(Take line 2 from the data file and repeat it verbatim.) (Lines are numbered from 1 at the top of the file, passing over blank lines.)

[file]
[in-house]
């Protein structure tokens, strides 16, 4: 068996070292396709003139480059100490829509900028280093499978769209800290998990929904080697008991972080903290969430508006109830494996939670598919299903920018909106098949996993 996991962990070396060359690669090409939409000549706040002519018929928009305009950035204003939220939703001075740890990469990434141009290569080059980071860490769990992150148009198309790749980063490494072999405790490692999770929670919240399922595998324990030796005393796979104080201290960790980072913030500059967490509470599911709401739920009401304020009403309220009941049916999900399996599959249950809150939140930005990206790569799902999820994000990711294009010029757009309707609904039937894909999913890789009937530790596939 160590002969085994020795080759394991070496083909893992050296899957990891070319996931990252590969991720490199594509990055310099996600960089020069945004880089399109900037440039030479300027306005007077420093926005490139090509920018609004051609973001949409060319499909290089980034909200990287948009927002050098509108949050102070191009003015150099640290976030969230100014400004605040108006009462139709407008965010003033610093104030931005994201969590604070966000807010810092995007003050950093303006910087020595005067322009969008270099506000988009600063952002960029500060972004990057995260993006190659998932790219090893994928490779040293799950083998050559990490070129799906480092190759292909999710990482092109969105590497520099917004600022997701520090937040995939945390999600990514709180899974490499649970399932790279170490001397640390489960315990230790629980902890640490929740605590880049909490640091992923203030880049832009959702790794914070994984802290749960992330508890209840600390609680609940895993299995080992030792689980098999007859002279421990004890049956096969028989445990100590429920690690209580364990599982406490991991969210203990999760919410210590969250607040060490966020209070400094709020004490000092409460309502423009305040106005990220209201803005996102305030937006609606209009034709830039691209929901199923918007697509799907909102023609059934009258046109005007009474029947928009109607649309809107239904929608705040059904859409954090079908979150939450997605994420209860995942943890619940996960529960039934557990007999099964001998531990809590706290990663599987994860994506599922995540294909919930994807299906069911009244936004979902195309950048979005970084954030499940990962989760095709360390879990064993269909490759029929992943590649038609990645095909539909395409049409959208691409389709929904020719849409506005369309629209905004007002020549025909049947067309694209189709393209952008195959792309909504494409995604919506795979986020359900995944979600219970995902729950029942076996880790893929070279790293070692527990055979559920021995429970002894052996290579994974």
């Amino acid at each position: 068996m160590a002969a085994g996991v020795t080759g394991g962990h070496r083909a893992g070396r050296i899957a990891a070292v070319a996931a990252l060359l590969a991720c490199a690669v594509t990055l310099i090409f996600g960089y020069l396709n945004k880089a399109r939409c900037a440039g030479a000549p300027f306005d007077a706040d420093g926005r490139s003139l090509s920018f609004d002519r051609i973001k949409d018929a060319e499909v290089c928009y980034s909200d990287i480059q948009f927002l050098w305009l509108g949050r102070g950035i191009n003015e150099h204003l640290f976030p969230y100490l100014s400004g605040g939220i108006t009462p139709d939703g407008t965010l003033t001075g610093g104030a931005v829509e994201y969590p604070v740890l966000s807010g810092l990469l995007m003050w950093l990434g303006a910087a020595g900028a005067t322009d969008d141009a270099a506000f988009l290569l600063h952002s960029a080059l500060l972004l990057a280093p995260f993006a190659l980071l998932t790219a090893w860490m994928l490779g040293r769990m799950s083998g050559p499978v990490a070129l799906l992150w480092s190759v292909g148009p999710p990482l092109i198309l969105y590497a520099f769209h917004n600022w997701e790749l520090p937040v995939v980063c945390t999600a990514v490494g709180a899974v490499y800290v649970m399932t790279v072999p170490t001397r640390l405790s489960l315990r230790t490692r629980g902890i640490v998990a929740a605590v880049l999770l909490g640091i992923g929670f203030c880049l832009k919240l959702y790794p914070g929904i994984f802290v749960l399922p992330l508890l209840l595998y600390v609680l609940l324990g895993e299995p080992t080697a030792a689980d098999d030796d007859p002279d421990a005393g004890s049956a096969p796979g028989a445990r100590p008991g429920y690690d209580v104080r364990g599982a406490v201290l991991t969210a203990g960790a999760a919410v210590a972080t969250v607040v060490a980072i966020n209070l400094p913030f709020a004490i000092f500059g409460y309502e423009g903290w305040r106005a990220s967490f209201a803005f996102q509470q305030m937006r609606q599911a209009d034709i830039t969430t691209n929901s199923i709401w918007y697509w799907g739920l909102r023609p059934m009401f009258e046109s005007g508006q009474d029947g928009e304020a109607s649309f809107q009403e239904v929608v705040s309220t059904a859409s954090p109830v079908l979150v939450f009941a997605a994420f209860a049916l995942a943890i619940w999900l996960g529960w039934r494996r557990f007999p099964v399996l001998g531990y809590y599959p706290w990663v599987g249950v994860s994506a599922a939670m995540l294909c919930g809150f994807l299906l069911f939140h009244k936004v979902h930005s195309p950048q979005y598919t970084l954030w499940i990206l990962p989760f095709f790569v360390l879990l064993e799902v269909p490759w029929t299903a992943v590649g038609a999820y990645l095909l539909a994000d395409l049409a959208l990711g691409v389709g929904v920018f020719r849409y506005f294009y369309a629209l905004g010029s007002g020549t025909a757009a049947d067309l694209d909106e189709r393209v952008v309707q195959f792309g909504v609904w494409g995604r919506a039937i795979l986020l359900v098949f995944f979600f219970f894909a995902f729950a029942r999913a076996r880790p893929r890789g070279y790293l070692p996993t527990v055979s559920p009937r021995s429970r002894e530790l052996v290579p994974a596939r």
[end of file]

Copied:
């Protein structure tokens, strides 16, 4: 068996070292396709003139480059100490829509900028280093499978769209800290998990929904080697008991972080903290969430508006109830494996939670598919299903920018909106098949996993 996991962990070396060359690669090409939409000549706040002519018929928009305009950035204003939220939703001075740890990469990434141009290569080059980071860490769990992150148009198309790749980063490494072999405790490692999770929670919240399922595998324990030796005393796979104080201290960790980072913030500059967490509470599911709401739920009401304020009403309220009941049916999900399996599959249950809150939140930005990206790569799902999820994000990711294009010029757009309707609904039937894909999913890789009937530790596939 160590002969085994020795080759394991070496083909893992050296899957990891070319996931990252590969991720490199594509990055310099996600960089020069945004880089399109900037440039030479300027306005007077420093926005490139090509920018609004051609973001949409060319499909290089980034909200990287948009927002050098509108949050102070191009003015150099640290976030969230100014400004605040108006009462139709407008965010003033610093104030931005994201969590604070966000807010810092995007003050950093303006910087020595005067322009969008270099506000988009600063952002960029500060972004990057995260993006190659998932790219090893994928490779040293799950083998050559990490070129799906480092190759292909999710990482092109969105590497520099917004600022997701520090937040995939945390999600990514709180899974490499649970399932790279170490001397640390489960315990230790629980902890640490929740605590880049909490640091992923203030880049832009959702790794914070994984802290749960992330508890209840600390609680609940895993299995080992030792689980098999007859002279421990004890049956096969028989445990100590429920690690209580364990599982406490991991969210203990999760919410210590969250607040060490966020209070400094709020004490000092409460309502423009305040106005990220209201803005996102305030937006609606209009034709830039691209929901199923918007697509799907909102023609059934009258046109005007009474029947928009109607649309809107239904929608705040059904859409954090079908979150939450997605994420209860995942943890619940996960529960039934557990007999099964001998531990809590706290990663599987994860994506599922995540294909919930994807299906069911009244936004979902195309950048979005970084954030499940990962989760095709360390879990064993269909490759029929992943590649038609990645095909539909395409049409959208691409389709929904020719849409506005369309629209905004007002020549025909049947067309694209189709393209952008195959792309909504494409995604919506795979986020359900995944979600219970995902729950029942076996880790893929070279790293070692527990055979559920021995429970002894052996290579994974």